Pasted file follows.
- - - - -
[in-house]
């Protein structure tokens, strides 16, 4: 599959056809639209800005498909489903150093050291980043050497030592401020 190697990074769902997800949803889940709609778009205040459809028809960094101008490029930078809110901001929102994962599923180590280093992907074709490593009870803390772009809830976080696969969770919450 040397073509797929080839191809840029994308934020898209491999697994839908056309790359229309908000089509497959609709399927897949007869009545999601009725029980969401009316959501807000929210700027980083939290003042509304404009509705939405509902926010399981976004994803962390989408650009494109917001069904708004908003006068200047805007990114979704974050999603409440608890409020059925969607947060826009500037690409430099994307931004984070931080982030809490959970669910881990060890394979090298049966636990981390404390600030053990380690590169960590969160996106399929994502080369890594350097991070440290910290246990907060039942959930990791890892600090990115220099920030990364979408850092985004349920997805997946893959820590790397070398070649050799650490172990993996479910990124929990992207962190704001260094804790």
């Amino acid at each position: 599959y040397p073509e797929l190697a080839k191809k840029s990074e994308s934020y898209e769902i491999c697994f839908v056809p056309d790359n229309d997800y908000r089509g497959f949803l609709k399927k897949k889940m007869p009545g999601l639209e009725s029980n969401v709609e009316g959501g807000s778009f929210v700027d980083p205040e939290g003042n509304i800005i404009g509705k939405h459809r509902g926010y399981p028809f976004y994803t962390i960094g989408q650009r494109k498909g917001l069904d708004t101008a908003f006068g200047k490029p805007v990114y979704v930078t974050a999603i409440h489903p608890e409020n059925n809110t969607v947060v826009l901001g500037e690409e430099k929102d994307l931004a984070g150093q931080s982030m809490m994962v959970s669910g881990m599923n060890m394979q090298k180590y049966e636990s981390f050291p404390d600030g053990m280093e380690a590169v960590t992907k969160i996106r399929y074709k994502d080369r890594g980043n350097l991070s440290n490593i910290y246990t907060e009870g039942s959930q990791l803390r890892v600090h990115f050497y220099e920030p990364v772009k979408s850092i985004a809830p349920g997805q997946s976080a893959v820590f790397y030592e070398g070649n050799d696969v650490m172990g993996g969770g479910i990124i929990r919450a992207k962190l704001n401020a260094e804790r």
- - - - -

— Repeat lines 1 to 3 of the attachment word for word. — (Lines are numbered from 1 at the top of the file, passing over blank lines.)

[in-house]
């Protein structure tokens, strides 16, 4: 599959056809639209800005498909489903150093050291980043050497030592401020 190697990074769902997800949803889940709609778009205040459809028809960094101008490029930078809110901001929102994962599923180590280093992907074709490593009870803390772009809830976080696969969770919450 040397073509797929080839191809840029994308934020898209491999697994839908056309790359229309908000089509497959609709399927897949007869009545999601009725029980969401009316959501807000929210700027980083939290003042509304404009509705939405509902926010399981976004994803962390989408650009494109917001069904708004908003006068200047805007990114979704974050999603409440608890409020059925969607947060826009500037690409430099994307931004984070931080982030809490959970669910881990060890394979090298049966636990981390404390600030053990380690590169960590969160996106399929994502080369890594350097991070440290910290246990907060039942959930990791890892600090990115220099920030990364979408850092985004349920997805997946893959820590790397070398070649050799650490172990993996479910990124929990992207962190704001260094804790």
């Amino acid at each position: 599959y040397p073509e797929l190697a080839k191809k840029s990074e994308s934020y898209e769902i491999c697994f839908v056809p056309d790359n229309d997800y908000r089509g497959f949803l609709k399927k897949k889940m007869p009545g999601l639209e009725s029980n969401v709609e009316g959501g807000s778009f929210v700027d980083p205040e939290g003042n509304i800005i404009g509705k939405h459809r509902g926010y399981p028809f976004y994803t962390i960094g989408q650009r494109k498909g917001l069904d708004t101008a908003f006068g200047k490029p805007v990114y979704v930078t974050a999603i409440h489903p608890e409020n059925n809110t969607v947060v826009l901001g500037e690409e430099k929102d994307l931004a984070g150093q931080s982030m809490m994962v959970s669910g881990m599923n060890m394979q090298k180590y049966e636990s981390f050291p404390d600030g053990m280093e380690a590169v960590t992907k969160i996106r399929y074709k994502d080369r890594g980043n350097l991070s440290n490593i910290y246990t907060e009870g039942s959930q990791l803390r890892v600090h990115f050497y220099e920030p990364v772009k979408s850092i985004a809830p349920g997805q997946s976080a893959v820590f790397y030592e070398g070649n050799d696969v650490m172990g993996g969770g479910i990124i929990r919450a992207k962190l704001n401020a260094e804790r």